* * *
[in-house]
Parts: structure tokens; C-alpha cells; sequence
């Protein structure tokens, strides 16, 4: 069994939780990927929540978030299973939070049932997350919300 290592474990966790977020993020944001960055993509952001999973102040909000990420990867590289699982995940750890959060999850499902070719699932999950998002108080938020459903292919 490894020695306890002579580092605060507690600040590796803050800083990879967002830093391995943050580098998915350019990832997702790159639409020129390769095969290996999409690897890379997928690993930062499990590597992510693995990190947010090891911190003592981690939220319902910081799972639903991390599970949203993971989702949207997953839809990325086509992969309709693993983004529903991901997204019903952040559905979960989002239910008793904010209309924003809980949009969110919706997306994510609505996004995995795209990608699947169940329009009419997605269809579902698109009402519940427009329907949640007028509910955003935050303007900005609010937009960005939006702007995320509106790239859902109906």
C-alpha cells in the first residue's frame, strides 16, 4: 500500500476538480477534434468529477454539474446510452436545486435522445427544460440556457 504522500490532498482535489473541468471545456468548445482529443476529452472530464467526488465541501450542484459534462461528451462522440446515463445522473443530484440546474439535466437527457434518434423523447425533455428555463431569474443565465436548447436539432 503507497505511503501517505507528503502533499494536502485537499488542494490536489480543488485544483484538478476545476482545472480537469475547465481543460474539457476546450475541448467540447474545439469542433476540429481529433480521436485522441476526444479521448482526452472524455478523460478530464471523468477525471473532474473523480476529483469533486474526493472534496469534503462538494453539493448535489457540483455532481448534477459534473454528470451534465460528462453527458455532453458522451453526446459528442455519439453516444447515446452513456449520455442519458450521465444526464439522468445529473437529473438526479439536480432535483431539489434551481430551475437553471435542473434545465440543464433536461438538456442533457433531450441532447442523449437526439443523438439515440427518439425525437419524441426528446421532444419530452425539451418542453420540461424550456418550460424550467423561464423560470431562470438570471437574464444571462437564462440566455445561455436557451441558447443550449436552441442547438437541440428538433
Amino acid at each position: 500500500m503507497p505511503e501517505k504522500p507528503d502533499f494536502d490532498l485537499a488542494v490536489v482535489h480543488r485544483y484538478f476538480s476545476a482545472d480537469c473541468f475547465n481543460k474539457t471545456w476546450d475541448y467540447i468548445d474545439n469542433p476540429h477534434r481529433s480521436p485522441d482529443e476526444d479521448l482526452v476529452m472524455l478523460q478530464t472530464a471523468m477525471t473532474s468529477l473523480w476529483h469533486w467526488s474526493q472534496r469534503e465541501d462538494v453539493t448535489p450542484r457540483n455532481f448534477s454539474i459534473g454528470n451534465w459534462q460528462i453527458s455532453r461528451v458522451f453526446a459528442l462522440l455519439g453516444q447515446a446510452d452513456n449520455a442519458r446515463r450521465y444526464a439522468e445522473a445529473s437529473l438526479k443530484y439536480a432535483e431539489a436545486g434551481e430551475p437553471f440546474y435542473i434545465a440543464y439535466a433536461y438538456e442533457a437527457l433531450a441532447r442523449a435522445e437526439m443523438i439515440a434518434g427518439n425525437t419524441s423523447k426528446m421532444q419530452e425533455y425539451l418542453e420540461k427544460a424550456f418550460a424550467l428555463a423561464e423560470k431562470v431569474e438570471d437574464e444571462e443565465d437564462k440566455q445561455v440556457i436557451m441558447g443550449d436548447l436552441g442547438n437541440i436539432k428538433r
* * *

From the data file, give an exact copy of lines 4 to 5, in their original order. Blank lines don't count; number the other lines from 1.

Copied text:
C-alpha cells in the first residue's frame, strides 16, 4: 500500500476538480477534434468529477454539474446510452436545486435522445427544460440556457 504522500490532498482535489473541468471545456468548445482529443476529452472530464467526488465541501450542484459534462461528451462522440446515463445522473443530484440546474439535466437527457434518434423523447425533455428555463431569474443565465436548447436539432 503507497505511503501517505507528503502533499494536502485537499488542494490536489480543488485544483484538478476545476482545472480537469475547465481543460474539457476546450475541448467540447474545439469542433476540429481529433480521436485522441476526444479521448482526452472524455478523460478530464471523468477525471473532474473523480476529483469533486474526493472534496469534503462538494453539493448535489457540483455532481448534477459534473454528470451534465460528462453527458455532453458522451453526446459528442455519439453516444447515446452513456449520455442519458450521465444526464439522468445529473437529473438526479439536480432535483431539489434551481430551475437553471435542473434545465440543464433536461438538456442533457433531450441532447442523449437526439443523438439515440427518439425525437419524441426528446421532444419530452425539451418542453420540461424550456418550460424550467423561464423560470431562470438570471437574464444571462437564462440566455445561455436557451441558447443550449436552441442547438437541440428538433
Amino acid at each position: 500500500m503507497p505511503e501517505k504522500p507528503d502533499f494536502d490532498l485537499a488542494v490536489v482535489h480543488r485544483y484538478f476538480s476545476a482545472d480537469c473541468f475547465n481543460k474539457t471545456w476546450d475541448y467540447i468548445d474545439n469542433p476540429h477534434r481529433s480521436p485522441d482529443e476526444d479521448l482526452v476529452m472524455l478523460q478530464t472530464a471523468m477525471t473532474s468529477l473523480w476529483h469533486w467526488s474526493q472534496r469534503e465541501d462538494v453539493t448535489p450542484r457540483n455532481f448534477s454539474i459534473g454528470n451534465w459534462q460528462i453527458s455532453r461528451v458522451f453526446a459528442l462522440l455519439g453516444q447515446a446510452d452513456n449520455a442519458r446515463r450521465y444526464a439522468e445522473a445529473s437529473l438526479k443530484y439536480a432535483e431539489a436545486g434551481e430551475p437553471f440546474y435542473i434545465a440543464y439535466a433536461y438538456e442533457a437527457l433531450a441532447r442523449a435522445e437526439m443523438i439515440a434518434g427518439n425525437t419524441s423523447k426528446m421532444q419530452e425533455y425539451l418542453e420540461k427544460a424550456f418550460a424550467l428555463a423561464e423560470k431562470v431569474e438570471d437574464e444571462e443565465d437564462k440566455q445561455v440556457i436557451m441558447g443550449d436548447l436552441g442547438n437541440i436539432k428538433r